©www.peter phun.com/blog[img src=http://peterphun.com/blog/wp-content/flagallery/small-flash-lighting-workshop/thumbs/thumbs_dsc_7836e-3.jpg]13.1k0©Alan Sponholz
Photo by workshop participant Alan Sponholz[img src=http://peterphun.com/blog/wp-content/flagallery/small-flash-lighting-workshop/thumbs/thumbs_peterclassoutside001b.jpg]13.1k0©Rigo Peña Photography
©peter phun[img src=http://peterphun.com/blog/wp-content/flagallery/small-flash-lighting-workshop/thumbs/thumbs_img_0674-edit.jpg]13.1k0©www.peter phun.com/blog
Lindsey lit by one Speedlite (behind her and to the right) and one reflector on the left[img src=http://peterphun.com/blog/wp-content/flagallery/small-flash-lighting-workshop/thumbs/thumbs_img_2448.jpg]13k0©peter phun
©www.peter phun.com/blog[img src=http://peterphun.com/blog/wp-content/flagallery/small-flash-lighting-workshop/thumbs/thumbs_mg_3447-edit.jpg]13k0©www.peter phun.com/blog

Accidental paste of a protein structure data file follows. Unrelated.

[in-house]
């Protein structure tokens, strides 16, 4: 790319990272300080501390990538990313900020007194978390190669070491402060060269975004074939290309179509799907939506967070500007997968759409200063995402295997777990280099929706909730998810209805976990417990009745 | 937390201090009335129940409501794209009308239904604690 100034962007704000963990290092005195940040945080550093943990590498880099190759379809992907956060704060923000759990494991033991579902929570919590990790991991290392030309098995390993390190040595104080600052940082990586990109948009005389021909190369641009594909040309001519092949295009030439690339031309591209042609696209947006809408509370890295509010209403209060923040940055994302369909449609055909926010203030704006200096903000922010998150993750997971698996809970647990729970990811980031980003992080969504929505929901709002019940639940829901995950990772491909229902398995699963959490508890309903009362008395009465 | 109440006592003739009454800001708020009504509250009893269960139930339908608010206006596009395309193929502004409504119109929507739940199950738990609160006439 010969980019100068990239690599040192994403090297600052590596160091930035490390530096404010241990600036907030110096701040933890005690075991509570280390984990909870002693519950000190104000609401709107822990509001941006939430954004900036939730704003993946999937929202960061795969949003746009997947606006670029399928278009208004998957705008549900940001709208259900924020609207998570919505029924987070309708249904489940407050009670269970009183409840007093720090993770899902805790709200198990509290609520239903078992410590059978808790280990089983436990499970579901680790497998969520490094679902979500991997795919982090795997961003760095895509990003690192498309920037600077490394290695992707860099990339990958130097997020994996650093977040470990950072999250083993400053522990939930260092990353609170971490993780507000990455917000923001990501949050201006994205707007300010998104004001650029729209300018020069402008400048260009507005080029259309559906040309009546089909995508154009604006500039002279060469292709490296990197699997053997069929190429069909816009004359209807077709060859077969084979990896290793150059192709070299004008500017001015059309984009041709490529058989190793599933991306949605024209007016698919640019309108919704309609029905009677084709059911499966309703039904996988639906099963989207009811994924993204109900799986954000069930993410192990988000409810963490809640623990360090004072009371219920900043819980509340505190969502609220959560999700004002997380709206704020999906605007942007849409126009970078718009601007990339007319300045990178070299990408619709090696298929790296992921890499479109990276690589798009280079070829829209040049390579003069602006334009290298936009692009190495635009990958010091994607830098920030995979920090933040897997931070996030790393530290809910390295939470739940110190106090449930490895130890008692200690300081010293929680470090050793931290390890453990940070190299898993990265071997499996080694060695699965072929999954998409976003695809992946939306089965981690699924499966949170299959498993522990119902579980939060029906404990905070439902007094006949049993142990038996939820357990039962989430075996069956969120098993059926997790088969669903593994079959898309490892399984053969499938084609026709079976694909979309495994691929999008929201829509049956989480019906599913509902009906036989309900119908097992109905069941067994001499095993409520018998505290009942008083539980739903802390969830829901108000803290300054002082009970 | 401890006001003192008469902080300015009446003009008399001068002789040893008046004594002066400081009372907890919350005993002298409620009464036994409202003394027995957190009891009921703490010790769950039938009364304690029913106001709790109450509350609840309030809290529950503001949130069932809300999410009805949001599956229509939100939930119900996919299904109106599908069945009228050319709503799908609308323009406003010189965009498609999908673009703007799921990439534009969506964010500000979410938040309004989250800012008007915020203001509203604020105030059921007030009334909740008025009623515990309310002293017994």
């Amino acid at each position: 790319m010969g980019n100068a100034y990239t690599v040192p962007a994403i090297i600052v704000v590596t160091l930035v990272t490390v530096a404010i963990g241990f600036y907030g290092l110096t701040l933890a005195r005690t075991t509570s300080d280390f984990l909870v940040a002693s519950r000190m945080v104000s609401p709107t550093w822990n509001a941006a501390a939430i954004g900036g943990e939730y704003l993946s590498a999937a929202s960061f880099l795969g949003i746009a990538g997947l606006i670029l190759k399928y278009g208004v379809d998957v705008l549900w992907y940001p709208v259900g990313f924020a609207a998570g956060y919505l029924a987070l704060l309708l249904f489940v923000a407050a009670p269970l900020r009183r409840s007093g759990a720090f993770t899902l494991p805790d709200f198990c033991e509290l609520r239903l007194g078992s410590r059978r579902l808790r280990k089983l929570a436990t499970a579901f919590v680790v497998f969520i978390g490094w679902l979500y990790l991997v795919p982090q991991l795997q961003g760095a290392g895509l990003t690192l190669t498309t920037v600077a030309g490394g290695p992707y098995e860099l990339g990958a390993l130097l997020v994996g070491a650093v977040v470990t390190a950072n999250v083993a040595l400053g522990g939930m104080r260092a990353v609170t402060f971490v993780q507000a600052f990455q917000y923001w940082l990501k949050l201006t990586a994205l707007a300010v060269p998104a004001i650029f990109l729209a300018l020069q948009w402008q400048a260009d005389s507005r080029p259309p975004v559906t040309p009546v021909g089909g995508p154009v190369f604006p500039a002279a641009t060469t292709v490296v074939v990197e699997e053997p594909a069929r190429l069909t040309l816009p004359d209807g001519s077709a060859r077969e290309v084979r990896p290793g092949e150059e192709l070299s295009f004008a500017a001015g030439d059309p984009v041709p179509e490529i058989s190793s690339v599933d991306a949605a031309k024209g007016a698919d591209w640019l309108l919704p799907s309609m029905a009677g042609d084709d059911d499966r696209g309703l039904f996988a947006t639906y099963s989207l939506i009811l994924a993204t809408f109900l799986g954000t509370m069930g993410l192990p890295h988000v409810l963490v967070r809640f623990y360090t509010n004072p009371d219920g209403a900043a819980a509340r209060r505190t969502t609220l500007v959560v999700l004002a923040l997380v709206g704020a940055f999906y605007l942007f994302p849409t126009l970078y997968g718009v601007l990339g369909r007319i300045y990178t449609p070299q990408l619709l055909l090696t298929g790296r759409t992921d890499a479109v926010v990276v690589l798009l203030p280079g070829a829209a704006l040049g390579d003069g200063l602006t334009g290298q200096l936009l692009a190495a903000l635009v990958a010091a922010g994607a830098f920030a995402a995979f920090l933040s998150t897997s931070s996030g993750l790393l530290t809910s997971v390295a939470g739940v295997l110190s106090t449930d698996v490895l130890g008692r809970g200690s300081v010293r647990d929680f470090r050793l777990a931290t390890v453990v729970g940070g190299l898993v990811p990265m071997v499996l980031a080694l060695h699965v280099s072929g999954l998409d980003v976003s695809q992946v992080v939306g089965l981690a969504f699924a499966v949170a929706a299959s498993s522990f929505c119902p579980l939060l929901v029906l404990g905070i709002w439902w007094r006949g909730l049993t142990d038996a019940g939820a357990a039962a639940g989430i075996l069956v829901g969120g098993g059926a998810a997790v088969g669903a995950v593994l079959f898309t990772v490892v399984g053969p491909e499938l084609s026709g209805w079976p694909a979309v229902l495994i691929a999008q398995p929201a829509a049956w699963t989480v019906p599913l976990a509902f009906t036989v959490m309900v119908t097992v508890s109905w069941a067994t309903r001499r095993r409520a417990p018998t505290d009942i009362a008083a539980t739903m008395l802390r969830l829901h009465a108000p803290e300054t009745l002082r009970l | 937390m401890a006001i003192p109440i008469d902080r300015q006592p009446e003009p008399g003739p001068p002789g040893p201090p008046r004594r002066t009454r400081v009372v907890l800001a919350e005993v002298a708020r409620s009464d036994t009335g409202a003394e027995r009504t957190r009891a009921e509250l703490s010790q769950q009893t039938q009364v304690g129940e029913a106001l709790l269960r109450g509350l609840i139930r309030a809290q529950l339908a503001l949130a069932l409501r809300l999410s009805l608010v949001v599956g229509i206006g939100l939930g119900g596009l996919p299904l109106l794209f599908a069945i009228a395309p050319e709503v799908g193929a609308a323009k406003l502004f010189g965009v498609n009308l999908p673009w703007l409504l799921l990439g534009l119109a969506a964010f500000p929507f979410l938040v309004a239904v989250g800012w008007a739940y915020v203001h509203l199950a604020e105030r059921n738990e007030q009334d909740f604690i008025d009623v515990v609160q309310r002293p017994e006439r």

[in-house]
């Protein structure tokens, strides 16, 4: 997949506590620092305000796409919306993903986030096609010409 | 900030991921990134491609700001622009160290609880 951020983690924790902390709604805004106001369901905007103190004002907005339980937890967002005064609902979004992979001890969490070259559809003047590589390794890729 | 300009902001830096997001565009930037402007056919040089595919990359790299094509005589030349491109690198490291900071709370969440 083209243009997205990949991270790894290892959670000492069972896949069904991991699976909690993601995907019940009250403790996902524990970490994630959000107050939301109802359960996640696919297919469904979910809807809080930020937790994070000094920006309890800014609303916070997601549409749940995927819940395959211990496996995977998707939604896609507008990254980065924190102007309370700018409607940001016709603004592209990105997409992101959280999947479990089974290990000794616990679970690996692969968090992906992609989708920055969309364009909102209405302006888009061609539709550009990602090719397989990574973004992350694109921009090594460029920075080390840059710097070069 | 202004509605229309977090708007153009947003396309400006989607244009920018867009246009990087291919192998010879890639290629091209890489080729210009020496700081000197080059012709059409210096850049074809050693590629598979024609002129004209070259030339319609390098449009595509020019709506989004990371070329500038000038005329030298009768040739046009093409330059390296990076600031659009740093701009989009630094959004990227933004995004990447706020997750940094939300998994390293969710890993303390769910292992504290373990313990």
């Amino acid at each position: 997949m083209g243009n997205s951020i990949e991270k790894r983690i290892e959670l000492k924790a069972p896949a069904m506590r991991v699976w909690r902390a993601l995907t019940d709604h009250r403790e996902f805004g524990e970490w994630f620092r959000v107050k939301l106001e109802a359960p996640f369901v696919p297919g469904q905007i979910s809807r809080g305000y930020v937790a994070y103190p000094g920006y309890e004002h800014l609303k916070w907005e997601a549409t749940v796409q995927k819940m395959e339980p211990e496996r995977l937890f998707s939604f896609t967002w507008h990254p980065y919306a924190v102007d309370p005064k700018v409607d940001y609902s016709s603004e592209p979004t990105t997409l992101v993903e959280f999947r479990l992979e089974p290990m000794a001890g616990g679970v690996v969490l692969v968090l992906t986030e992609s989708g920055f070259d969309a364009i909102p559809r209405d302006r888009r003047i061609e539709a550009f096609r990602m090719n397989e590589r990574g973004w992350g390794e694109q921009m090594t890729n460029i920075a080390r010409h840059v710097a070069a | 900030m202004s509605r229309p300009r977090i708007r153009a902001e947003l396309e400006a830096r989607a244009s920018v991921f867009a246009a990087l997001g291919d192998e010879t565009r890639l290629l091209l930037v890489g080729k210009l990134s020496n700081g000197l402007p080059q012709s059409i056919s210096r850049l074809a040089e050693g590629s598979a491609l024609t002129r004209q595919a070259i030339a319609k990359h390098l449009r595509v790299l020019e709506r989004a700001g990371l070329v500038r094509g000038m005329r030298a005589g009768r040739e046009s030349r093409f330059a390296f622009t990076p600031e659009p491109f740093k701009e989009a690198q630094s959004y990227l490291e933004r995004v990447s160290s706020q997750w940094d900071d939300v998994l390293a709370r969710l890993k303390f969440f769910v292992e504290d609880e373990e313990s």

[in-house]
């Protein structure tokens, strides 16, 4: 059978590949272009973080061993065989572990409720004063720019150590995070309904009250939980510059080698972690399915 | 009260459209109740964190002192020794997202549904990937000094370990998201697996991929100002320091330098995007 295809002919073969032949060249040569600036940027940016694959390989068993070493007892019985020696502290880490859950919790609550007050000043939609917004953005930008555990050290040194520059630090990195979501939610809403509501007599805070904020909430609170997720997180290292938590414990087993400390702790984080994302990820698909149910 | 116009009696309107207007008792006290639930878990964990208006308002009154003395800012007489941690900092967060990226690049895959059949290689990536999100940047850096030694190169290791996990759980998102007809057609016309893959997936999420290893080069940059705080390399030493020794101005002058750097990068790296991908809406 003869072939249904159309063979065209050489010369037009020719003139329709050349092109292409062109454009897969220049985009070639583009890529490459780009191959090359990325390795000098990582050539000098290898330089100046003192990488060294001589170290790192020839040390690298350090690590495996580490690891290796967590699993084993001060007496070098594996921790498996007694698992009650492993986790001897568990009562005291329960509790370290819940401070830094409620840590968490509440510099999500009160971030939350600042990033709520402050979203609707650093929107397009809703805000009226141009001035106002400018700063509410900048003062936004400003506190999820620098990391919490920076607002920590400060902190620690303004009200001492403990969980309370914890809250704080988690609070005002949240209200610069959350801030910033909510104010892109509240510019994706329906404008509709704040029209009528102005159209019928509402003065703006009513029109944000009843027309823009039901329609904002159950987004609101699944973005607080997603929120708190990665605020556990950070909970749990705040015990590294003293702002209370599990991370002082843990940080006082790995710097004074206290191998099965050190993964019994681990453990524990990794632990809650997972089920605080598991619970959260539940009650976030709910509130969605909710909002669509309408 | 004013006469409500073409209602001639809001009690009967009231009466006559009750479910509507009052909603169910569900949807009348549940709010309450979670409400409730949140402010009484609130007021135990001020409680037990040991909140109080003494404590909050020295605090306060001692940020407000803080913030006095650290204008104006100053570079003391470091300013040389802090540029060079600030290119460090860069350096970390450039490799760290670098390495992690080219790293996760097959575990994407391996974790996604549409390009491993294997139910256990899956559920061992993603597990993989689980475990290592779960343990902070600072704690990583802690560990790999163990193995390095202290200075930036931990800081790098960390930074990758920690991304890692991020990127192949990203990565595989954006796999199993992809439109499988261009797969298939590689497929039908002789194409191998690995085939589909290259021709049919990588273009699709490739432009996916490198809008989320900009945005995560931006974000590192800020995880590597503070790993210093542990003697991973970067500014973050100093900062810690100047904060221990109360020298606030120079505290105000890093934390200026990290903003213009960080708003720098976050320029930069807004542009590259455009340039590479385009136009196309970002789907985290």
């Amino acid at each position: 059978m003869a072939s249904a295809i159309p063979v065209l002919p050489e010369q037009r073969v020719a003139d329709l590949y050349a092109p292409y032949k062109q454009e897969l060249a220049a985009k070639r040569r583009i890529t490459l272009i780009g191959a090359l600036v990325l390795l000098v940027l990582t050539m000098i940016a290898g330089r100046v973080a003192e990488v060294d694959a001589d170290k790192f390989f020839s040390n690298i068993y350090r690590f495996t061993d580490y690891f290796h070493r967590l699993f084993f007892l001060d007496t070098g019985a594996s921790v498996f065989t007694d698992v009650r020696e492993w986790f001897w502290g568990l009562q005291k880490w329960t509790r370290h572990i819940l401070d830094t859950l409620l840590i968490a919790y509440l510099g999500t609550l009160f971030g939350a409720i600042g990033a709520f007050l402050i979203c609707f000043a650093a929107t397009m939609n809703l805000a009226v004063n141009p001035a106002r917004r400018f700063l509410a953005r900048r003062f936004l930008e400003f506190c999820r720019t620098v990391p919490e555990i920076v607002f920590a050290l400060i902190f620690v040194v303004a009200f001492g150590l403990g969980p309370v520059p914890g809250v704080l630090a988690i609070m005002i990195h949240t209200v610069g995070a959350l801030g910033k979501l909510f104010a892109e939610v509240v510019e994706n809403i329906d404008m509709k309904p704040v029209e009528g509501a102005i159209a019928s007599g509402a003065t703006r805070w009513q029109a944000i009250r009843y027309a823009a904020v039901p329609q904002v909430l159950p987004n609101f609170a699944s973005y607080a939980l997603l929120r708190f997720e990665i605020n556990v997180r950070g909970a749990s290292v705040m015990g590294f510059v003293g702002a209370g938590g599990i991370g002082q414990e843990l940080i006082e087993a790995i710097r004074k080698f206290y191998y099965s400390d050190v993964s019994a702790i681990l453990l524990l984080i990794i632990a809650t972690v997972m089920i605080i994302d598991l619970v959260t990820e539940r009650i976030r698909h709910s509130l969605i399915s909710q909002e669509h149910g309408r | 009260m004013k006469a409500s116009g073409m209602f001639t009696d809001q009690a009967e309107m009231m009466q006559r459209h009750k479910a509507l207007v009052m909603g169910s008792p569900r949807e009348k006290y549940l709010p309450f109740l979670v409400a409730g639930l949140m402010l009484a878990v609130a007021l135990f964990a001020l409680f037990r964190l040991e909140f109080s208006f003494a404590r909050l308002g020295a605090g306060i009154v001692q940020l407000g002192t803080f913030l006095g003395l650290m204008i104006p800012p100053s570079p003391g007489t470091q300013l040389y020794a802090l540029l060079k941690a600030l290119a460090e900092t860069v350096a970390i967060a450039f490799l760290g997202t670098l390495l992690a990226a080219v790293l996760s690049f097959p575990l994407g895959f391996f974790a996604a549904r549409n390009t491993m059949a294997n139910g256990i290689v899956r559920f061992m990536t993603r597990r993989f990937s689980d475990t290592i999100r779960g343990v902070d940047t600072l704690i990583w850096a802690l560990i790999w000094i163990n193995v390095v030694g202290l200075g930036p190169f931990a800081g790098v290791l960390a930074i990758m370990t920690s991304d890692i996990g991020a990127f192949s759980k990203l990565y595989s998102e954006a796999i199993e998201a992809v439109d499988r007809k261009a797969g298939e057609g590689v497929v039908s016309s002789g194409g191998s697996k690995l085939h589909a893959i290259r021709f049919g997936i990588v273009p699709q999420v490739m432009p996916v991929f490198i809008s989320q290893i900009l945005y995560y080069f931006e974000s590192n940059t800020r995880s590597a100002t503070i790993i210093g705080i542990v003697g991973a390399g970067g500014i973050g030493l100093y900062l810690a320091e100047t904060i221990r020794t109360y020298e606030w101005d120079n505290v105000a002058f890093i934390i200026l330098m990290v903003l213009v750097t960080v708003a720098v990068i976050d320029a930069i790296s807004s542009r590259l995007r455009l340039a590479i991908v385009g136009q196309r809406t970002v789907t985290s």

Lizelle lit by one Speedlite behind her and one reflector on left.[img src=http://peterphun.com/blog/wp-content/flagallery/small-flash-lighting-workshop/thumbs/thumbs_img_0066.jpg]13k0©www.peter phun.com/blog
[img src=http://peterphun.com/blog/wp-content/flagallery/small-flash-lighting-workshop/thumbs/thumbs_img_0087.jpg]13k0©Greg Matthews
Photo by workshop participant Greg Matthews.[img src=http://peterphun.com/blog/wp-content/flagallery/small-flash-lighting-workshop/thumbs/thumbs_dsc1556.jpg]13k0©Martin Sesuca
©www.peter phun.com/blog[img src=http://peterphun.com/blog/wp-content/flagallery/small-flash-lighting-workshop/thumbs/thumbs_mg_3477.jpg]13k0©www.peter phun.com/blog